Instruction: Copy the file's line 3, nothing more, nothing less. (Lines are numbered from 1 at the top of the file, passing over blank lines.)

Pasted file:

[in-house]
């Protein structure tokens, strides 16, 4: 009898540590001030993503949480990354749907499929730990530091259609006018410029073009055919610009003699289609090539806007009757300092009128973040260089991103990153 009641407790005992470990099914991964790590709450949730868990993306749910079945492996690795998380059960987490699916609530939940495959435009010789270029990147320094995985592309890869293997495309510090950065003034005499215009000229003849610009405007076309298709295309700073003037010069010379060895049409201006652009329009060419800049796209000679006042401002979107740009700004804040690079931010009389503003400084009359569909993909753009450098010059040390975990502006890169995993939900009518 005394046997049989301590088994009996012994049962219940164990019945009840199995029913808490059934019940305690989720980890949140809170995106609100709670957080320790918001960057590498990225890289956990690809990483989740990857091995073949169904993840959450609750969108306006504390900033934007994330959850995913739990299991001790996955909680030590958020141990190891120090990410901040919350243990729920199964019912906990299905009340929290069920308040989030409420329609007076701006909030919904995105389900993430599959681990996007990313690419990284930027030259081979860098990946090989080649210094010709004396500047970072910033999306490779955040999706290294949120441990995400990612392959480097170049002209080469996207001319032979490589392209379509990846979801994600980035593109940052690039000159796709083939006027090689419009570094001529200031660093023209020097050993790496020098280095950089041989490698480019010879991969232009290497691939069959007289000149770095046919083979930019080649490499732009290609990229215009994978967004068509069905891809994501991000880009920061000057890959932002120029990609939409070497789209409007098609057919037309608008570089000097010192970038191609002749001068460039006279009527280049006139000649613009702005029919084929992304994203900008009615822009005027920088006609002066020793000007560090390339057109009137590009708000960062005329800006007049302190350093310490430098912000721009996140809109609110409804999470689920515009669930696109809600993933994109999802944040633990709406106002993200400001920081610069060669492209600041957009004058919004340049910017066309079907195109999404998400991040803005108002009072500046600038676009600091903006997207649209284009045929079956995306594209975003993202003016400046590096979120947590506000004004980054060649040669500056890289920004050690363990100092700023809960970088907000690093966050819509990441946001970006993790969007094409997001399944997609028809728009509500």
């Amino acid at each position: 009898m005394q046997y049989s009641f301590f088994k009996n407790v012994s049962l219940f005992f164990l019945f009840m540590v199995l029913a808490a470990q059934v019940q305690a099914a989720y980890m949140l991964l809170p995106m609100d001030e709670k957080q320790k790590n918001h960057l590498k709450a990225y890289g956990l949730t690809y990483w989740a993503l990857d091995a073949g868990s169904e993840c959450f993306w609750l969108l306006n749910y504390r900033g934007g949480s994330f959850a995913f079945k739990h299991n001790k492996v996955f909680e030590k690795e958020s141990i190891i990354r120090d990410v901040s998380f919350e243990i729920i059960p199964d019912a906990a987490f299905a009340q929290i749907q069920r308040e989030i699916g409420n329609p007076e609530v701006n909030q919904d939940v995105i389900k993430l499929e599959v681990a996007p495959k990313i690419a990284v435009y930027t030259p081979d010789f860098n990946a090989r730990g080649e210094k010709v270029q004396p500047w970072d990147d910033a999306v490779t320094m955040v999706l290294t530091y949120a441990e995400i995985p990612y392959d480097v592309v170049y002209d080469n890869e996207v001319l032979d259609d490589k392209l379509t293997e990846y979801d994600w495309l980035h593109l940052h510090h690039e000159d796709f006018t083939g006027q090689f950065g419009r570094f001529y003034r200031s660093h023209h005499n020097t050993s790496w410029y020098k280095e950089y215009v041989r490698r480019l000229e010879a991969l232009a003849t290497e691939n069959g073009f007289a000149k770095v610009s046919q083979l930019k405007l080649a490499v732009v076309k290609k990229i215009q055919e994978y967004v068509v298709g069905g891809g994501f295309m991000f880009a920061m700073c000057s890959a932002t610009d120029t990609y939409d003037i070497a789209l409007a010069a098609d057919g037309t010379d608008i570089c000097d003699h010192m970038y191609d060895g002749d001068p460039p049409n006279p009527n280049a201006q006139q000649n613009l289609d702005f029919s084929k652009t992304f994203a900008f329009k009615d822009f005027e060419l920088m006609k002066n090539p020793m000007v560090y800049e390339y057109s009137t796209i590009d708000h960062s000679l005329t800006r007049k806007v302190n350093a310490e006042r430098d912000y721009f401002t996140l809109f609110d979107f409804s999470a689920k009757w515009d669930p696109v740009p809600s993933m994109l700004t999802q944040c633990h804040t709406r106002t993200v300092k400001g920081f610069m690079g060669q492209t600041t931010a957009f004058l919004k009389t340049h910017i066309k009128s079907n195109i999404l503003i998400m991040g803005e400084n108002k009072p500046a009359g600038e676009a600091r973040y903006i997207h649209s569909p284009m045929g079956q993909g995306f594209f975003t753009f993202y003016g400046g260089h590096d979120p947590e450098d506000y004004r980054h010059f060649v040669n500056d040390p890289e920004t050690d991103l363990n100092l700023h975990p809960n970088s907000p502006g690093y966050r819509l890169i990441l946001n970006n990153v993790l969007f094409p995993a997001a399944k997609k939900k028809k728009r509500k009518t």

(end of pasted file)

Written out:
């Amino acid at each position: 009898m005394q046997y049989s009641f301590f088994k009996n407790v012994s049962l219940f005992f164990l019945f009840m540590v199995l029913a808490a470990q059934v019940q305690a099914a989720y980890m949140l991964l809170p995106m609100d001030e709670k957080q320790k790590n918001h960057l590498k709450a990225y890289g956990l949730t690809y990483w989740a993503l990857d091995a073949g868990s169904e993840c959450f993306w609750l969108l306006n749910y504390r900033g934007g949480s994330f959850a995913f079945k739990h299991n001790k492996v996955f909680e030590k690795e958020s141990i190891i990354r120090d990410v901040s998380f919350e243990i729920i059960p199964d019912a906990a987490f299905a009340q929290i749907q069920r308040e989030i699916g409420n329609p007076e609530v701006n909030q919904d939940v995105i389900k993430l499929e599959v681990a996007p495959k990313i690419a990284v435009y930027t030259p081979d010789f860098n990946a090989r730990g080649e210094k010709v270029q004396p500047w970072d990147d910033a999306v490779t320094m955040v999706l290294t530091y949120a441990e995400i995985p990612y392959d480097v592309v170049y002209d080469n890869e996207v001319l032979d259609d490589k392209l379509t293997e990846y979801d994600w495309l980035h593109l940052h510090h690039e000159d796709f006018t083939g006027q090689f950065g419009r570094f001529y003034r200031s660093h023209h005499n020097t050993s790496w410029y020098k280095e950089y215009v041989r490698r480019l000229e010879a991969l232009a003849t290497e691939n069959g073009f007289a000149k770095v610009s046919q083979l930019k405007l080649a490499v732009v076309k290609k990229i215009q055919e994978y967004v068509v298709g069905g891809g994501f295309m991000f880009a920061m700073c000057s890959a932002t610009d120029t990609y939409d003037i070497a789209l409007a010069a098609d057919g037309t010379d608008i570089c000097d003699h010192m970038y191609d060895g002749d001068p460039p049409n006279p009527n280049a201006q006139q000649n613009l289609d702005f029919s084929k652009t992304f994203a900008f329009k009615d822009f005027e060419l920088m006609k002066n090539p020793m000007v560090y800049e390339y057109s009137t796209i590009d708000h960062s000679l005329t800006r007049k806007v302190n350093a310490e006042r430098d912000y721009f401002t996140l809109f609110d979107f409804s999470a689920k009757w515009d669930p696109v740009p809600s993933m994109l700004t999802q944040c633990h804040t709406r106002t993200v300092k400001g920081f610069m690079g060669q492209t600041t931010a957009f004058l919004k009389t340049h910017i066309k009128s079907n195109i999404l503003i998400m991040g803005e400084n108002k009072p500046a009359g600038e676009a600091r973040y903006i997207h649209s569909p284009m045929g079956q993909g995306f594209f975003t753009f993202y003016g400046g260089h590096d979120p947590e450098d506000y004004r980054h010059f060649v040669n500056d040390p890289e920004t050690d991103l363990n100092l700023h975990p809960n970088s907000p502006g690093y966050r819509l890169i990441l946001n970006n990153v993790l969007f094409p995993a997001a399944k997609k939900k028809k728009r509500k009518t």